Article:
Impairment of kindling development in phospholipase Cγ1 heterozygous mice

Authors

  • Xiao Ping He,

    1. Department of Medicine (Neurology), Duke University Medical Center, Durham, North Carolina, U.S.A
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  • Renren Wen,

    1. The Blood Research Institute, Blood Center of Wisconsin, Milwaukee, Wisconsin, U.S.A
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  • James O. McNamara

    Corresponding author
    1. Department of Medicine (Neurology), Duke University Medical Center, Durham, North Carolina, U.S.A
    2. Department of Neurobiology, Duke University Medical Center, Durham, North Carolina, U.S.A
    3. Department of Pharmacology and Molecular Cancer Biology, Duke University Medical Center, Durham, North Carolina, U.S.A
    • Address correspondence to James O. McNamara, M.D., Department of Neurobiology, Duke University Medical Center, P O Box 3676, Durham, NC 27710, U.S.A. E-mail: jmc@neuro.duke.edu

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Summary

Objective

Elucidating molecular mechanisms underlying limbic epileptogenesis may reveal novel targets for preventive therapy. Studies of TrkB mutant mice led us to hypothesize that signaling through a specific phospholipase (PLC), PLCγ1, promoted development of kindling.

Methods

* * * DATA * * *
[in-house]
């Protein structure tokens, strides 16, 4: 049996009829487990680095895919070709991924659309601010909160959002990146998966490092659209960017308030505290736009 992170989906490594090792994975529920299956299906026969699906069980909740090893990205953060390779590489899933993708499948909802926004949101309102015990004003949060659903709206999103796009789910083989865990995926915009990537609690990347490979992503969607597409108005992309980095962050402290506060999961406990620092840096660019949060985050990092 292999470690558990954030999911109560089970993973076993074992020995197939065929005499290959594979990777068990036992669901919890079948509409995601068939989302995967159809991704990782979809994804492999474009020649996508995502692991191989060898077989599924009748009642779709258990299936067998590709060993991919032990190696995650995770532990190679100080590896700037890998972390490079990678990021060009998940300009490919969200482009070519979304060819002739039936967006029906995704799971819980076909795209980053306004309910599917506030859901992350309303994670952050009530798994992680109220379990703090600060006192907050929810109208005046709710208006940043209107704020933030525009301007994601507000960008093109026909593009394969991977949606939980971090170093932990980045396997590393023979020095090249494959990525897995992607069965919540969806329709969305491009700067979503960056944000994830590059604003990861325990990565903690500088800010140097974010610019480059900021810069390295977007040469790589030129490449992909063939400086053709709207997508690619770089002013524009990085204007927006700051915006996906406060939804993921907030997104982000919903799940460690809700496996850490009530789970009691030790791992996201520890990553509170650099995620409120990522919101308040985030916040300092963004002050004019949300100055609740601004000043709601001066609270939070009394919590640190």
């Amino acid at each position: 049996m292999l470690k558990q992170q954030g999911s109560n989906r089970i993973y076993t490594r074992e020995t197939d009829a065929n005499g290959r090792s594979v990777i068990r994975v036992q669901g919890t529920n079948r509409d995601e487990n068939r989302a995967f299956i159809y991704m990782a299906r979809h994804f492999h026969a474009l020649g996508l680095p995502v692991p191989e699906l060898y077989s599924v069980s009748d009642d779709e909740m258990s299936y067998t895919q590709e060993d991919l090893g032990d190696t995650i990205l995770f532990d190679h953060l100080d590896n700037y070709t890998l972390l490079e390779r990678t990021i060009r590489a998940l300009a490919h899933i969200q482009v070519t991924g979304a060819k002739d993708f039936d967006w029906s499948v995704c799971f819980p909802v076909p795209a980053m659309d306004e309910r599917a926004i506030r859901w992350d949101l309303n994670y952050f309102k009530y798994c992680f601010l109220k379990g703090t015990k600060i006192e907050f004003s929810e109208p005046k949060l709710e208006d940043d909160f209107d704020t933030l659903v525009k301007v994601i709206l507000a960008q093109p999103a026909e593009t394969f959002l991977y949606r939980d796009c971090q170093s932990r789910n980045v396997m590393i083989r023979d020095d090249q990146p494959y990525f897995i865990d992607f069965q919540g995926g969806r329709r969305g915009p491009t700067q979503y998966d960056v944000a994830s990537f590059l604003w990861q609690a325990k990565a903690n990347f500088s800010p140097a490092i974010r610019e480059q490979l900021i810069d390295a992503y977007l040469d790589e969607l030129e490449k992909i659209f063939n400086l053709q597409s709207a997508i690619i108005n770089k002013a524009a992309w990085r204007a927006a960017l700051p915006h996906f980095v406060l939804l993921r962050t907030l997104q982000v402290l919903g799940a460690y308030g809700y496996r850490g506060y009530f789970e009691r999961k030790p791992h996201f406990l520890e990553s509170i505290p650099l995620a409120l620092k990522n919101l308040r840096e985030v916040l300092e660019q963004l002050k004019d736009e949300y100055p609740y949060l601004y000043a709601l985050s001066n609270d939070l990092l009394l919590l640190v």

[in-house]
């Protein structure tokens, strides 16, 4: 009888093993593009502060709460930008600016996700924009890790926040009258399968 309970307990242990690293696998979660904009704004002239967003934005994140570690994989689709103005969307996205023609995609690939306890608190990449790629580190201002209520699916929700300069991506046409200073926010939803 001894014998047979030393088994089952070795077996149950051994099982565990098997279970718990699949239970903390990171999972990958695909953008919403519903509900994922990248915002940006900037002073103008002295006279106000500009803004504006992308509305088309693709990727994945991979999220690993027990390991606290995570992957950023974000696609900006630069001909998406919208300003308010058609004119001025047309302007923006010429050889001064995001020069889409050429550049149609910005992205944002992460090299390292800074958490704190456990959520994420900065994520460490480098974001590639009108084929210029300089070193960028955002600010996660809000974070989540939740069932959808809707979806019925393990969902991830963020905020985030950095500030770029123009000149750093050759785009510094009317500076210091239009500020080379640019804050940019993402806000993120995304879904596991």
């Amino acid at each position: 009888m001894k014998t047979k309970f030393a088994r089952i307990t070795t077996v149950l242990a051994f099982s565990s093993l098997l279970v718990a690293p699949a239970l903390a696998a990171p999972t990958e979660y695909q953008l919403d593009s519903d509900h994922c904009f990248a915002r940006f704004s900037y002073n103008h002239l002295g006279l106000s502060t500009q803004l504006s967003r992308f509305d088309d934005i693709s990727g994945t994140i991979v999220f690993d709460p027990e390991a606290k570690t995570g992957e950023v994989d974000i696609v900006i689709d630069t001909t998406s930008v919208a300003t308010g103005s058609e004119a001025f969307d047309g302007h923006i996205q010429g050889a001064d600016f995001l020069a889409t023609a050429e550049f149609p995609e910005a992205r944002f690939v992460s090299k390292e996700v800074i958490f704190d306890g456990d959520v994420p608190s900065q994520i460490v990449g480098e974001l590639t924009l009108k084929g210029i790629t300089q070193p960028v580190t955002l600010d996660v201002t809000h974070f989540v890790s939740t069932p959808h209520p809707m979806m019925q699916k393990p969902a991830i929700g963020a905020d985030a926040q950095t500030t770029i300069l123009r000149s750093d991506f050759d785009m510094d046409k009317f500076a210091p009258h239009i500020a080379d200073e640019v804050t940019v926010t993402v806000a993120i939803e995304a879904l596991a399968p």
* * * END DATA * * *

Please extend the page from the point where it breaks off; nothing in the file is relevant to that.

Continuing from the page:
To test this hypothesis, we examined the development of kindling in PLCγ1 heterozygous mice. We also examined the cellular and subcellular location of PLCγ1 in adult wild-type mice.

Results

The development of kindling was impaired in PLCγ1 heterozygous mice compared to wild-type controls. PLCγ1 immunoreactivity was localized to the soma and dendrites of both excitatory and inhibitory neurons in the hippocampus of adult mice.

Significance

This study implicates PLCγ1 signaling as the dominant pathway by which TrkB activation promotes limbic epileptogenesis. Its cellular localization places PLCγ1 in a position to modify the efficacy of both excitatory and inhibitory synaptic transmission. These findings advance PLCγ1 as a novel target for therapies aimed at preventing temporal lobe epilepsy induced by status epilepticus.

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